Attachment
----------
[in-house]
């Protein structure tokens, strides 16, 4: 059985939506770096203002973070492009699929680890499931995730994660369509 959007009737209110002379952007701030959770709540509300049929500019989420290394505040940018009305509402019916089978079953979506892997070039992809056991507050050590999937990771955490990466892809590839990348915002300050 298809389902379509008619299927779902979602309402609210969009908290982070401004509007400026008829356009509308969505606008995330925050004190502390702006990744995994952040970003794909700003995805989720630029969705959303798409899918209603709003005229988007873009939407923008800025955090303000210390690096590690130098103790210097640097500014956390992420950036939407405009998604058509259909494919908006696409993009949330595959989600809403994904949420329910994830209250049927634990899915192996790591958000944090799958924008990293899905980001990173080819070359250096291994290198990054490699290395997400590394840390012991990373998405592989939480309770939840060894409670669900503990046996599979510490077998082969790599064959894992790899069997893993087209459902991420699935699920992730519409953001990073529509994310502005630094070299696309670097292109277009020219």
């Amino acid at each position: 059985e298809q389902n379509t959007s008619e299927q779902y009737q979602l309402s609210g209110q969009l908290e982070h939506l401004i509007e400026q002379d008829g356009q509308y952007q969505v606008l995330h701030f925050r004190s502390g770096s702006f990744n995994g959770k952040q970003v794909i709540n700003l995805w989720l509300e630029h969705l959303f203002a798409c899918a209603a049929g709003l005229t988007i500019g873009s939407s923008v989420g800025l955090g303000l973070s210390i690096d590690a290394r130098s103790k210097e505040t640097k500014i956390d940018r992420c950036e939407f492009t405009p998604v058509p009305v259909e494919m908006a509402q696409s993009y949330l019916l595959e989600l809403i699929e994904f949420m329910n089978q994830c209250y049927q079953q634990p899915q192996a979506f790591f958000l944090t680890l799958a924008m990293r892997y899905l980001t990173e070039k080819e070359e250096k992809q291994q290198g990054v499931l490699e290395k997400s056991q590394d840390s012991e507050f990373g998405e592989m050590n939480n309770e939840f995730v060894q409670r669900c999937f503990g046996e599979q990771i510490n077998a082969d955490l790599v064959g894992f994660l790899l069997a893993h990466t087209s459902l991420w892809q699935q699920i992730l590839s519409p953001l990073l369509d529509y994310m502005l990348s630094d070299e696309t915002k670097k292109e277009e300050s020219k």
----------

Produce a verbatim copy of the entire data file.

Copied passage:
[in-house]
């Protein structure tokens, strides 16, 4: 059985939506770096203002973070492009699929680890499931995730994660369509 959007009737209110002379952007701030959770709540509300049929500019989420290394505040940018009305509402019916089978079953979506892997070039992809056991507050050590999937990771955490990466892809590839990348915002300050 298809389902379509008619299927779902979602309402609210969009908290982070401004509007400026008829356009509308969505606008995330925050004190502390702006990744995994952040970003794909700003995805989720630029969705959303798409899918209603709003005229988007873009939407923008800025955090303000210390690096590690130098103790210097640097500014956390992420950036939407405009998604058509259909494919908006696409993009949330595959989600809403994904949420329910994830209250049927634990899915192996790591958000944090799958924008990293899905980001990173080819070359250096291994290198990054490699290395997400590394840390012991990373998405592989939480309770939840060894409670669900503990046996599979510490077998082969790599064959894992790899069997893993087209459902991420699935699920992730519409953001990073529509994310502005630094070299696309670097292109277009020219």
């Amino acid at each position: 059985e298809q389902n379509t959007s008619e299927q779902y009737q979602l309402s609210g209110q969009l908290e982070h939506l401004i509007e400026q002379d008829g356009q509308y952007q969505v606008l995330h701030f925050r004190s502390g770096s702006f990744n995994g959770k952040q970003v794909i709540n700003l995805w989720l509300e630029h969705l959303f203002a798409c899918a209603a049929g709003l005229t988007i500019g873009s939407s923008v989420g800025l955090g303000l973070s210390i690096d590690a290394r130098s103790k210097e505040t640097k500014i956390d940018r992420c950036e939407f492009t405009p998604v058509p009305v259909e494919m908006a509402q696409s993009y949330l019916l595959e989600l809403i699929e994904f949420m329910n089978q994830c209250y049927q079953q634990p899915q192996a979506f790591f958000l944090t680890l799958a924008m990293r892997y899905l980001t990173e070039k080819e070359e250096k992809q291994q290198g990054v499931l490699e290395k997400s056991q590394d840390s012991e507050f990373g998405e592989m050590n939480n309770e939840f995730v060894q409670r669900c999937f503990g046996e599979q990771i510490n077998a082969d955490l790599v064959g894992f994660l790899l069997a893993h990466t087209s459902l991420w892809q699935q699920i992730l590839s519409p953001l990073l369509d529509y994310m502005l990348s630094d070299e696309t915002k670097k292109e277009e300050s020219k």